• Given that FinTech companies are in their infancy but are growing at a rapid pace, the Government may consider introducing tax subsidies for merchants that accept a certain proportion of their business revenues from the use of digital payments.

  • The requirement of increasing the levels of education/ awareness of customers should be highlighted by all market regulators.

  • A self-regulatory body for FinTech companies may be encouraged.

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Innovation for Financial Inclusion

Posted on February 05, 2018 by Sumita Kale

Since the Pradhan Mantri Jan Dhan Yojana launch in 2014, the objective of universal access and coverage of banking services is close to being achieved. The focus is now shifting to enabling usage. While so far top down policy actions have helped catalyse universal access and coverage,  the character of policies associated with financial inclusion is now changing towards empowering ground-up innovation. This in turn, requires a different class of policy action as the policy objective now is to enable traditional and new financial sector stakeholders to innovate without being hindered by unnecessary rules and procedures.

The latest Indicus Policy Brief looks at precisely this aspect of creating an ecosystem where innovation and experimentation can occur at low cost and by diverse service providers in the banking and payments sectors. In the process, it identifies the key tasks ahead under three main categories:

  1. Enabling Open Access and Interoperability:
    1. To enable easy access and interoperability, a comprehensive time bound road map can be evolved and shared with the industry. Innovation and new product launch is a lengthy process and policy uncertainty or ambiguity tends to hinder it. The road map would lay out the government position on major recommendations of the Report of the Watal Committee on Digital Payments (Ministry of Finance, 2016), including currently grey or indeterminate areas if any. The ideal, of course, is for all major payment systems including RTGS, NEFT, IMPS and UPI to operate on a non-exclusive and non-discriminatory basis for both banks and non-banks.
    2. The recommendation from the Watal Committee to declare the National Payments Corporation of India (NPCI) as a critical payments infrastructure should be examined by the RBI. For improving access and participation from non-banks, diffusing the shareholding structure of NPCI and allowing for non-bank participation, as well as independent members will reduce the current large bank orientation and incentivize greater openness to other stakeholder views.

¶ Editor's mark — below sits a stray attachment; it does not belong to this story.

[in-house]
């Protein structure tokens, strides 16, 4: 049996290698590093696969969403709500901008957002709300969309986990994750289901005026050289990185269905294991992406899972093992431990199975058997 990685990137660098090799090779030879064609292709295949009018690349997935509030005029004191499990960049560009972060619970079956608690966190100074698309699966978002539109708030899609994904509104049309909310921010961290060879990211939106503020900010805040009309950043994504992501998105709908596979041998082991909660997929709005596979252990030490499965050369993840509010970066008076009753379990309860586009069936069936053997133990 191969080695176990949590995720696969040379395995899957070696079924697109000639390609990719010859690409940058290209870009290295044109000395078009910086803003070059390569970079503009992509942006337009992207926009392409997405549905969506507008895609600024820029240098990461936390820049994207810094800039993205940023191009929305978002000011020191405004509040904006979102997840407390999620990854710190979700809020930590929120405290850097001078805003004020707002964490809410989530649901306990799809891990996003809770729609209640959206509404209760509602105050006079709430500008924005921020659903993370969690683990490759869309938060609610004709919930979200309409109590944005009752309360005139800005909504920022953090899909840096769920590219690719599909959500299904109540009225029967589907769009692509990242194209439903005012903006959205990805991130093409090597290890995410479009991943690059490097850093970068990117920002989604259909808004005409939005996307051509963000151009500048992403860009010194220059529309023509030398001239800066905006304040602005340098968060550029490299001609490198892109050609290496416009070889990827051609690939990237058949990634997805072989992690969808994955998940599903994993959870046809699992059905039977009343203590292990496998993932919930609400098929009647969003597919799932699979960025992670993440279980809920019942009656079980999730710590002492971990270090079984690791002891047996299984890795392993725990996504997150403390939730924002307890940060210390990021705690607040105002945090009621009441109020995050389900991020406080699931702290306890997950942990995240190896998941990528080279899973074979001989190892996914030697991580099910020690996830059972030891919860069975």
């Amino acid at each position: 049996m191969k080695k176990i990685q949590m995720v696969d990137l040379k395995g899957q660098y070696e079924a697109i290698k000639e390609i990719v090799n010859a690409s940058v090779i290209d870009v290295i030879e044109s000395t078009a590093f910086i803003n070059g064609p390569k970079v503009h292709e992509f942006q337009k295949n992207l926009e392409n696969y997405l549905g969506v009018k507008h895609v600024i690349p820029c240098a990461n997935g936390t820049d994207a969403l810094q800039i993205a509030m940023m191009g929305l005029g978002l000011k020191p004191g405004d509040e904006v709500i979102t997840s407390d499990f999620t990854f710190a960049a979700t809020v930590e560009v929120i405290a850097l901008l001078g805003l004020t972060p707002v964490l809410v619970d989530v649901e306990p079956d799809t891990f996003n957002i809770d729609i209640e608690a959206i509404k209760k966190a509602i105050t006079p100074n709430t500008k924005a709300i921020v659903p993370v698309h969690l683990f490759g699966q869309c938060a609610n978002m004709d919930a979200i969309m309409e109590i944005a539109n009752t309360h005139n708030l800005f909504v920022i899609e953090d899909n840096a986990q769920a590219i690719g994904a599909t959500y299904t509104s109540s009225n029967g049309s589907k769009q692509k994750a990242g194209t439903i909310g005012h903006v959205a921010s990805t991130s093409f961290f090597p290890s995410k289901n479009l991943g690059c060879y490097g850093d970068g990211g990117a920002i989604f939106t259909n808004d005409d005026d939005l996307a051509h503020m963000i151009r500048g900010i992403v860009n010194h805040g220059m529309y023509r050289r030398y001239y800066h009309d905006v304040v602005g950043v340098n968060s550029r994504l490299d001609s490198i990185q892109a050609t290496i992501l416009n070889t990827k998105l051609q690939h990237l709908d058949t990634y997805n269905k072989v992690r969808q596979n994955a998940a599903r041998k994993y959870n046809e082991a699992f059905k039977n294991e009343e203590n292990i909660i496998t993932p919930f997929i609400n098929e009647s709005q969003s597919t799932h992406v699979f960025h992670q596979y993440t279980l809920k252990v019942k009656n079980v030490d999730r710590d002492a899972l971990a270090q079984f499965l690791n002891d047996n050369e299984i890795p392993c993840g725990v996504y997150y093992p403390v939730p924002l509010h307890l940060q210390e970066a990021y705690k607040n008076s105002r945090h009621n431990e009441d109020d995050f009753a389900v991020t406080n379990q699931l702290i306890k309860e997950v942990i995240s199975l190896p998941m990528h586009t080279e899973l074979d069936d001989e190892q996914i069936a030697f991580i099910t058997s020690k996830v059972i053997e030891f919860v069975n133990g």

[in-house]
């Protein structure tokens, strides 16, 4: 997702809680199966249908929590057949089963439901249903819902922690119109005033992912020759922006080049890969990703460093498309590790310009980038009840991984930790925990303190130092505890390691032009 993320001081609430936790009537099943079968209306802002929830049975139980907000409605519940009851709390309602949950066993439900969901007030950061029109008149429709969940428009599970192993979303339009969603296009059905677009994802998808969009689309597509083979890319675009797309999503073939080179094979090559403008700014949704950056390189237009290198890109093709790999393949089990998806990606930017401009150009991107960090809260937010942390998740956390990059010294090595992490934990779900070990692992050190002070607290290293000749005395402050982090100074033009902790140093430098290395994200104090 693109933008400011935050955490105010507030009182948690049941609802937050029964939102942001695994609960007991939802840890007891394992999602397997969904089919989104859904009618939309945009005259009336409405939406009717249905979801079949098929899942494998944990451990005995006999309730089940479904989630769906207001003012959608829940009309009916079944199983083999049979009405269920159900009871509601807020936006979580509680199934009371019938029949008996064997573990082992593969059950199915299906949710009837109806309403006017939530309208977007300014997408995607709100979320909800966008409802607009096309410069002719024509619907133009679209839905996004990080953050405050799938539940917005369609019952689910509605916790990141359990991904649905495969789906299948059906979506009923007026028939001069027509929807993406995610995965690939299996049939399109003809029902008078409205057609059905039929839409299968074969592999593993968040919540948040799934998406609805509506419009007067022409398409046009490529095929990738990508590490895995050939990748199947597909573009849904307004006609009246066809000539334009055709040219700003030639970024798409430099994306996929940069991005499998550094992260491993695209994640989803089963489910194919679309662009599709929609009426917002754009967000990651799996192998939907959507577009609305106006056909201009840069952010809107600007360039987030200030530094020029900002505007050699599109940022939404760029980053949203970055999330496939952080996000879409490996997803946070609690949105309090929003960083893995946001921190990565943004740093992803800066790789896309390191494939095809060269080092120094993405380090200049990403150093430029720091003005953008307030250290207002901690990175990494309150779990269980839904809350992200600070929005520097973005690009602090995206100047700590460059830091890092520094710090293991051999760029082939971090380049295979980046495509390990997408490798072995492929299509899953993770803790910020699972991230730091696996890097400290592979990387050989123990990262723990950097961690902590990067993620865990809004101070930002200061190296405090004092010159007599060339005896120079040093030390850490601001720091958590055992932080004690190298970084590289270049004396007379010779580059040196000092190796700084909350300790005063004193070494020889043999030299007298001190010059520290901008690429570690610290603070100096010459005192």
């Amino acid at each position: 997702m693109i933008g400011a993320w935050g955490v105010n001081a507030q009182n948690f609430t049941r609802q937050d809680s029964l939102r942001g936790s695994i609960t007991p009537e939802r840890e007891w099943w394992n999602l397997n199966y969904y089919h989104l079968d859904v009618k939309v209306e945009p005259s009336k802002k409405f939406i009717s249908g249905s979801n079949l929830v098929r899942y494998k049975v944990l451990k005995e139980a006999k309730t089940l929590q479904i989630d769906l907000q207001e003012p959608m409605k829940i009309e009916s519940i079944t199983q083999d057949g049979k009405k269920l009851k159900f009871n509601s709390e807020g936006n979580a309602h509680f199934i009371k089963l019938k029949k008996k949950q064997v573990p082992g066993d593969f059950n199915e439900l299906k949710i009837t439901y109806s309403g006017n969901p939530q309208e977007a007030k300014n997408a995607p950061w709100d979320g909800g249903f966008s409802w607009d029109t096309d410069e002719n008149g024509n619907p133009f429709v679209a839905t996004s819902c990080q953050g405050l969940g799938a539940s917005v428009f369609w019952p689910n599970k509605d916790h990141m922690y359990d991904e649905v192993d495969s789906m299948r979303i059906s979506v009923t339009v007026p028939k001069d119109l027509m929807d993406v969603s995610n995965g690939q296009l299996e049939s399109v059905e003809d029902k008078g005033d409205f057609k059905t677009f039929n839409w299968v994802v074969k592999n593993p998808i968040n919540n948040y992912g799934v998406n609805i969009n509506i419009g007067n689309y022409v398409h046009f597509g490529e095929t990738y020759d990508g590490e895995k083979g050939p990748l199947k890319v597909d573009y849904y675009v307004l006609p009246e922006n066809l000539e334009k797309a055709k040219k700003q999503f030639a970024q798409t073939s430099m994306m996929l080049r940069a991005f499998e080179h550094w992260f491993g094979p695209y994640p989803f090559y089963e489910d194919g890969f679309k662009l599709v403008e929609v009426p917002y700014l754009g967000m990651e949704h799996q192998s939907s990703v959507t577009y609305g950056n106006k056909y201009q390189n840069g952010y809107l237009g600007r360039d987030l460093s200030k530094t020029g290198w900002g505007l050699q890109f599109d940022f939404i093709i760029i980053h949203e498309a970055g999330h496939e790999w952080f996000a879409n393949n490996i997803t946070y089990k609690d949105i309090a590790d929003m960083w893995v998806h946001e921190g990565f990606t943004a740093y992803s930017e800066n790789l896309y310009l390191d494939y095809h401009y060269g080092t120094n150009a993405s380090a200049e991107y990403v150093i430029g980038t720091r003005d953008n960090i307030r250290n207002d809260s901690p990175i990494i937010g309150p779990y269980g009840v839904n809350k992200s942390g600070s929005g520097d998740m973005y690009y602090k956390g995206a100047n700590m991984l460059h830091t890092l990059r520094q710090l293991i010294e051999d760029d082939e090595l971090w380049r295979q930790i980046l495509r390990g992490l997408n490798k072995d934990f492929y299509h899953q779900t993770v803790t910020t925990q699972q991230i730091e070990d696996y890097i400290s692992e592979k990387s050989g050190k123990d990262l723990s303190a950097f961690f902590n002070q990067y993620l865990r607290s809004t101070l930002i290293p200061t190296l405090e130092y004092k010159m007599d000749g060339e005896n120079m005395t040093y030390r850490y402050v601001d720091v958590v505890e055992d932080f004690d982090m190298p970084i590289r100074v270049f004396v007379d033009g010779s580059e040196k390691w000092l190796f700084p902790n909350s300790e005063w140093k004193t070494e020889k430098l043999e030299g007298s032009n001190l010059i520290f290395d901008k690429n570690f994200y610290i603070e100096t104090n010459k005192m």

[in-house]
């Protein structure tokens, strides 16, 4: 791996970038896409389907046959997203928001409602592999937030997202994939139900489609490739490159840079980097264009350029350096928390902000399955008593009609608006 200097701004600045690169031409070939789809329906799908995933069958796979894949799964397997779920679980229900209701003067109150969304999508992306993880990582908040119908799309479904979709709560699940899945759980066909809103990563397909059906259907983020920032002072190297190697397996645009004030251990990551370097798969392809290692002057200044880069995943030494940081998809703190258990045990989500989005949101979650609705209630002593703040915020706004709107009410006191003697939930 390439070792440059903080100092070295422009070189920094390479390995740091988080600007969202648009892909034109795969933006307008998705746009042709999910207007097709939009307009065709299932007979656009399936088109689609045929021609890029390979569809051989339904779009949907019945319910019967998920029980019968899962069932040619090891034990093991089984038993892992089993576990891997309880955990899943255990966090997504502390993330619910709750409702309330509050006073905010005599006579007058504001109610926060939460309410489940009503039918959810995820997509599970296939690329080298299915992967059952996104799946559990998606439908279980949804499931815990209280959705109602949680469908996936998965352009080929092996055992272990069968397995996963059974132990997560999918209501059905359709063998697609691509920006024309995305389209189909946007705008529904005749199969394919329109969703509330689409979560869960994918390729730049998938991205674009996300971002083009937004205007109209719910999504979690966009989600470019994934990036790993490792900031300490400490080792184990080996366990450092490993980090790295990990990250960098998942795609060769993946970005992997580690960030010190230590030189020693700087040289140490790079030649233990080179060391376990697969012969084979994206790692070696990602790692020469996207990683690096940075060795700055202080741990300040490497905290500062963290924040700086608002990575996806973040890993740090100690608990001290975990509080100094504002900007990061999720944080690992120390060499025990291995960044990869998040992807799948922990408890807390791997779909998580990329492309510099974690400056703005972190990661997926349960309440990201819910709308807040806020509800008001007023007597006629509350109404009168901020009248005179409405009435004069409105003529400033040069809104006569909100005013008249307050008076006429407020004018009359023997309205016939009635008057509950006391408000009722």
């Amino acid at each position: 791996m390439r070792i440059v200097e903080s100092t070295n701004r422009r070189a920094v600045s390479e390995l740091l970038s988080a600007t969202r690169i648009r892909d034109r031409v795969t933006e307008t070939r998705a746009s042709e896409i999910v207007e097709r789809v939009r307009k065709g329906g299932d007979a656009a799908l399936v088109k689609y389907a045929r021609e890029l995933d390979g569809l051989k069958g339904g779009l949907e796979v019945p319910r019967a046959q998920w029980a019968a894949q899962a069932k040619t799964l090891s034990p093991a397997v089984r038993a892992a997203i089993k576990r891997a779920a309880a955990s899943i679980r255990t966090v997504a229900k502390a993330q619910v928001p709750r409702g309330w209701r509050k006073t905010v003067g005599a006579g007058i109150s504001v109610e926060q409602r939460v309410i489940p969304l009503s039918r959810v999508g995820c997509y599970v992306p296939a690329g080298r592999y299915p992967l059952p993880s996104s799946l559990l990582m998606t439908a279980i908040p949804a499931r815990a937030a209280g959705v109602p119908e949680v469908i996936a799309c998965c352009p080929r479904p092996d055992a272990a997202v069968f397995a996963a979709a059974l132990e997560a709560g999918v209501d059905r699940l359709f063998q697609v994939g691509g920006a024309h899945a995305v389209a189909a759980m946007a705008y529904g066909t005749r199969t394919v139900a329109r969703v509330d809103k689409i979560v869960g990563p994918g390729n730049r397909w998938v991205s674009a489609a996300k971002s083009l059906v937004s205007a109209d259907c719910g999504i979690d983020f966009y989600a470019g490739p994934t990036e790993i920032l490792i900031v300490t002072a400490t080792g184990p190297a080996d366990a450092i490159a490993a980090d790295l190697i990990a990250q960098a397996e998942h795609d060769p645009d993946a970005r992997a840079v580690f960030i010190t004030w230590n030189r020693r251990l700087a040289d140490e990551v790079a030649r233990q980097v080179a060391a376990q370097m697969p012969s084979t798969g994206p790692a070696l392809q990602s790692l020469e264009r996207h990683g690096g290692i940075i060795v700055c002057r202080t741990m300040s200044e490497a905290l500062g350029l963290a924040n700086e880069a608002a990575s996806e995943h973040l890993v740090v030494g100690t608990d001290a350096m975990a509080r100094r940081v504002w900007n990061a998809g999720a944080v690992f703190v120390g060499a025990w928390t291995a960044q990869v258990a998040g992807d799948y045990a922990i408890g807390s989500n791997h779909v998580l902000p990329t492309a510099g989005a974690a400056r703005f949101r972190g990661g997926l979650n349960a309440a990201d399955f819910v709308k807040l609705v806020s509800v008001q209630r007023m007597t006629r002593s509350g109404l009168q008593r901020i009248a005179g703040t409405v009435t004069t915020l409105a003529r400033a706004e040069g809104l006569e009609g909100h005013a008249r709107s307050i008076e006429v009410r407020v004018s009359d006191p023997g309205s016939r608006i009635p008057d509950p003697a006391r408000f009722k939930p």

3. The Business Correspondent outlet is often the sole access point to formal banking in a cluster of villages. Without interoperability at the BC level, the choice of rural poor is limited, footfall at the banking outlet is reduced and opportunities for innovative solutions are blocked. Standardised guidelines for a White Label BC framework should be issued by the RBI; this will allow access to innovative solutions for the rural poor, who are currently under-served by single or few banking outlets.
  2. Data sharing, protection and privacy: The Committee of Experts on a Data Protection Framework for India has released a comprehensive White Paper on these issues and public feedback has been invited. The critical tasks for India this year are to build a framework that will:
    1. Set up data sharing protocols amongst banks and non-banks
    2. Set up rules for data standardization that will allow for cross-platform usage
    3. Define appropriate data privacy rules, and ensure their enforceability
    4. Ensure that the consent architecture is effective, particularly for low income customers.
  3. Comprehensive reporting and monitoring:
    1. An analytics and monitoring unit, potentially within the RBI and coordinating with the Ministry of Finance, is critical now to monitor transaction and pricing activity, identify transactional hurdles and gaps as they emerge and resolve them through regulatory/policy action.
    2. Aggregated, generic results of the analysis must be shared publicly to create a more informed environment for new entrants and for course correction by existing players.
    3. An institutional mechanism set up for inter-regulatory coordination, including Telecom Regulatory Authority of India and the Competition Commission of India would help circumvent many hurdles in a timely manner.